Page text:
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Freud, S. (1919). Letter from Sigmund Freud to Sándor Ferenczi, September 5, 1919. The Correspondence of Sigmund Freud and Sandor Ferenczi Volume 2, 1914-1919, 367-368.
Freud, S. (1919). Letter from Sigmund Freud to Sándor Ferenczi, September 5, 1919. The Correspondence of Sigmund Freud and Sandor Ferenczi Volume 2, 1914-1919 , 367-368
Letter from Sigmund Freud to Sándor Ferenczi, September 5, 1919
Badersee, September 5, 1919
When I see you again in Vienna at the end of this month, a whole year will have passed, a year without personal intercourse, the first in the history of our relations. Perhaps the most difficult year for you as well, as it was one of the most difficult for me, a year which ends with a burning disappointment for you, one which has robbed you of a fatherland; and yet—you will have to be thankful to it, for it has brought you a wife, without whom you wouldn't be able to bear life today; [it has brought you] the teaching position which you have wished for for so long, and which will, let us hope, continue to be yours; and—if you didn't have it yet—also the certainty that our scientific movement, in which you are assuming a leading role, has stood up to all storms and perils. So I wish you here in writinghappiness for all that you have achieved and that is still to come, and may I, when we meet, only give in to the joy of our seeing each other again.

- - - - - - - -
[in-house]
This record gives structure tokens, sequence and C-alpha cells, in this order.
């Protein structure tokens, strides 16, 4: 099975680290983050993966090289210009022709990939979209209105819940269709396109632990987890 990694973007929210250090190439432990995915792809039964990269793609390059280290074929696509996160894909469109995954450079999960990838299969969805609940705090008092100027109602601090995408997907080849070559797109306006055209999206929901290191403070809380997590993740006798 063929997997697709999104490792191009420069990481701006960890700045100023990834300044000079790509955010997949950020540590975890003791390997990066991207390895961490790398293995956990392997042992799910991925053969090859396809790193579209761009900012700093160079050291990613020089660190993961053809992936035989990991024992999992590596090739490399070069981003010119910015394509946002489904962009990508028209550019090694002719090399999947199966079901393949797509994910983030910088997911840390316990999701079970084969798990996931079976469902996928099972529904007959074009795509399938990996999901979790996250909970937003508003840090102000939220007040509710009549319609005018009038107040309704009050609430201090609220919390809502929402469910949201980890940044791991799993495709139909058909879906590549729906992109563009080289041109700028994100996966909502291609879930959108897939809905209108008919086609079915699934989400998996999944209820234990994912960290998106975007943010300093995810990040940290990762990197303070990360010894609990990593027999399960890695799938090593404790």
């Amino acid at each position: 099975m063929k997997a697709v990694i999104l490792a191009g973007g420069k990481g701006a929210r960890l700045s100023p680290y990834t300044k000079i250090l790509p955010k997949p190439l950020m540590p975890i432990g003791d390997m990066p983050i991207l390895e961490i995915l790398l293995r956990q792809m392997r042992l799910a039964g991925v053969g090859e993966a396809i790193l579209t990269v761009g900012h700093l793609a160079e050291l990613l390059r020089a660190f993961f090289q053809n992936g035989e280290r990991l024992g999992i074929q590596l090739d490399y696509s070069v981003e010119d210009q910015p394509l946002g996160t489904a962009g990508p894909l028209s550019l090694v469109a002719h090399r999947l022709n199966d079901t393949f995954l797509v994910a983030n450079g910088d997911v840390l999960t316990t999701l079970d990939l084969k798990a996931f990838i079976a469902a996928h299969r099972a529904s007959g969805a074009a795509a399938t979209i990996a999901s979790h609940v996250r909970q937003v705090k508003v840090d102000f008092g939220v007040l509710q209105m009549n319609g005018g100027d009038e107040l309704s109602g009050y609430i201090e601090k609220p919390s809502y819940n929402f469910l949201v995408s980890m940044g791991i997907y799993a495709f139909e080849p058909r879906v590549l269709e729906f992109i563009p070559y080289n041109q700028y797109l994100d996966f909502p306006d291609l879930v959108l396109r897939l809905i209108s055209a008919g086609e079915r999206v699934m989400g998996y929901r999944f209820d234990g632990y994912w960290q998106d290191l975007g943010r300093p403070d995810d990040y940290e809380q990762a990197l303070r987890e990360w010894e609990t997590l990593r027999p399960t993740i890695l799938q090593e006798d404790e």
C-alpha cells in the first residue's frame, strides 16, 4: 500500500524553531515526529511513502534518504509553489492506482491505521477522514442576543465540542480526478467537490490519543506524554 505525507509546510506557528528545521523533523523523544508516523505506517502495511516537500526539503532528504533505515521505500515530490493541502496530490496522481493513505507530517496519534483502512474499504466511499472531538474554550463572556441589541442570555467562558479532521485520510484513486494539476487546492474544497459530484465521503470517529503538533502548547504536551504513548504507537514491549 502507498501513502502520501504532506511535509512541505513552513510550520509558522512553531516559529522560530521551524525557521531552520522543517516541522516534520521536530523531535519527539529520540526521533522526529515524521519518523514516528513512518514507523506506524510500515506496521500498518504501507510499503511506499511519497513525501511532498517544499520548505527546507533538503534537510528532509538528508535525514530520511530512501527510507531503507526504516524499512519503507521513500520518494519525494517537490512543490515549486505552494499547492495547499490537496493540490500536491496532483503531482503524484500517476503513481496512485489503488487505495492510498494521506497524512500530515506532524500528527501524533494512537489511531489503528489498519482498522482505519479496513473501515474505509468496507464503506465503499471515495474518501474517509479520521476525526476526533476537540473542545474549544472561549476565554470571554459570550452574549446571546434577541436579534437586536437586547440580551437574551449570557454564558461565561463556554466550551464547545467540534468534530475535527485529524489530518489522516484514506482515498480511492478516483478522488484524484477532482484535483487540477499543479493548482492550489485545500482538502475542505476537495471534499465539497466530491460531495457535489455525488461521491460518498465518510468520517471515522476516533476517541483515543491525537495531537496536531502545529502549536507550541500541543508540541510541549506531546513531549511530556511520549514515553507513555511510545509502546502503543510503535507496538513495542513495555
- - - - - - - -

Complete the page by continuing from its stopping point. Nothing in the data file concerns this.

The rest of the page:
You know how much I have missed you this year; I would have felt it even more painfully if I had not simultaneously suffered under the threat of fate against our friend Toni. He will on no account learn how much he has taken out of me and how great a part he has played in aging me. But—is there another scenario with him? Everything I hear contradicts the bad expectations that you have justified1 in your last letter.
I could see you sooner if didn't feel the temptation to look at my children in Hamburg to be irresistible.
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